A couple of years late, in November the Payment Cards Industry Security Standards Council issued v3.0 of its Guidance from the Protecting Telephone-Based Payments Special Interest Group. This Guidance specifically addresses contact centres and new phone and digital based ‘scope reduction’ technologies.

No doubt we will revisit the implications of the Guidance over future months, but we have had some clear interpretation from the Contact Centre Council’s own Tom Davies, Ultracomms:

Securing Telephone-Based Payments

The PCI SSC have now released guidance on protecting telephone-based payment card data to clarify how accepting spoken account data over the telephone puts personnel, the technology used, and the infrastructure to which that technology is connected into scope of PCI DSS.

The document provides supplemental guidance, which does not add, extend, replace, or supersede PCI DSS requirements. Merchants and third-party service providers should work with their acquirers and/or payment card brands to understand their compliance validation and reporting responsibilities.

Three key areas are covered by the guidance; Call Recording, Call Routing/Processing and Third-Party Service Providers:

Call Recording

The challenge many call centres face is that local laws or regulation may require call recordings to be retained for a number of years. Organizations should consider the use of technologies which prevent card holder data (CHD) entering the call recording, while allowing the full call to be recorded.

Pause-and-resume technologies may be manual or automated, and whilst a properly implemented pause-and-resume solution could reduce applicability of PCI DSS by taking the call-recording and storage systems out of scope, the technology does not reduce PCI DSS applicability to the agent, the agent desktop environment, or any other systems in the telephone environment.

Where pause-and-resume is used for call recordings, especially where initiated by the agent, it is recommended to verify that the call recordings do not contain CHD or sensitive authentication data (SAD) be undertaken on a regular basis preferably weekly.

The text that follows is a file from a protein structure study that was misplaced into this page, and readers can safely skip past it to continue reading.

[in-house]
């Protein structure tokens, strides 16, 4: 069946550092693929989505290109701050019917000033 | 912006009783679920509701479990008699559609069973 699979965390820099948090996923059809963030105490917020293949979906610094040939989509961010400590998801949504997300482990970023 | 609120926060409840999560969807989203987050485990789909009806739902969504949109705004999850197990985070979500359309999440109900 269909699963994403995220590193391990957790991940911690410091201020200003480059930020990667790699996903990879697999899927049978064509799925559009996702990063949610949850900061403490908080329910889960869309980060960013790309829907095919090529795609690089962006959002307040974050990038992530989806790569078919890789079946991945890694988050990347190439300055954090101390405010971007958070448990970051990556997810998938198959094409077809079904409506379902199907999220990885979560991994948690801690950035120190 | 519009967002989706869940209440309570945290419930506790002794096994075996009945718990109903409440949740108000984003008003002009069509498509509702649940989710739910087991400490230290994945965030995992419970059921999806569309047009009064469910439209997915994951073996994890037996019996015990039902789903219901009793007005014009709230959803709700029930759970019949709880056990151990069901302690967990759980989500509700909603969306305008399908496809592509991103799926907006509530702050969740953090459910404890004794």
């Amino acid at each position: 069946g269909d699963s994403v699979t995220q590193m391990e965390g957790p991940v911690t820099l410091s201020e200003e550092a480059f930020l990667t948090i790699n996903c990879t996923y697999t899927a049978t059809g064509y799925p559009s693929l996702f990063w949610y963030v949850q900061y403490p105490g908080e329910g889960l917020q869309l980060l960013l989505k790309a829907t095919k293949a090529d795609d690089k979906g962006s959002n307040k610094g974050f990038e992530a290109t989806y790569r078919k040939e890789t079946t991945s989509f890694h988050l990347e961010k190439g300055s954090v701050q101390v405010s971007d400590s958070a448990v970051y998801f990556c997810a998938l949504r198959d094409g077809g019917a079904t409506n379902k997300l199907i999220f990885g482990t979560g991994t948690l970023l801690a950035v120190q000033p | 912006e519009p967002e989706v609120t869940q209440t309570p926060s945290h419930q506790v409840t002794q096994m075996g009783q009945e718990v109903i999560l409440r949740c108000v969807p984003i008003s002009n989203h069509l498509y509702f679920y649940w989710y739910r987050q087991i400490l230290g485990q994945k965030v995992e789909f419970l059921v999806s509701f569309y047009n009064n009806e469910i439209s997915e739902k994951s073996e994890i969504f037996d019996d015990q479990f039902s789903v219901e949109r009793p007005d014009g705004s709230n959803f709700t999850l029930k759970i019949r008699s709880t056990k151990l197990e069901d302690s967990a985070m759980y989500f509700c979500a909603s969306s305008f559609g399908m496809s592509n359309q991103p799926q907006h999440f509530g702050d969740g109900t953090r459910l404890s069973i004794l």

Manual pause-and-resume implementations require constant monitoring and verification. The merchant will need to regularly confirm that the call recorder and call storage do not contain any CHD or SAD. This can be achieved by supervisors regularly listening to recorded conversations.

The degree of oversight and supervision required for manual solutions is much greater than for automated solutions.

The effectiveness of an automated solution relies largely on its integration with the agent’s workflow process and the agent performing the correct steps at the correct time. If any ability exists for the agent to bypass the integrated process, the pause-and-resume technology could be circumvented and rendered ineffective.

In order to meet PCI DSS, controls should be in place to ensure that SAD is either not recorded or, if it is recorded, that it is securely deleted immediately upon authorization of the transaction. Where a merchant has failed to prevent the storage of SAD after authorization, the business MUST take all possible steps to immediately delete SAD. Additionally, analysis of the failure should be performed, and corrective measures identified and implemented to prevent the failure reoccurring.

Call Routing

Securing the voice transmission outside of the merchant’s infrastructure is not considered within the merchant’s scope, as the merchant cannot control the methods used by the cardholder to make and receive phone calls.

When an internal call transfer to a third-party payment processor is employed, the switching method within the merchant’s environment remains in scope of PCI DSS.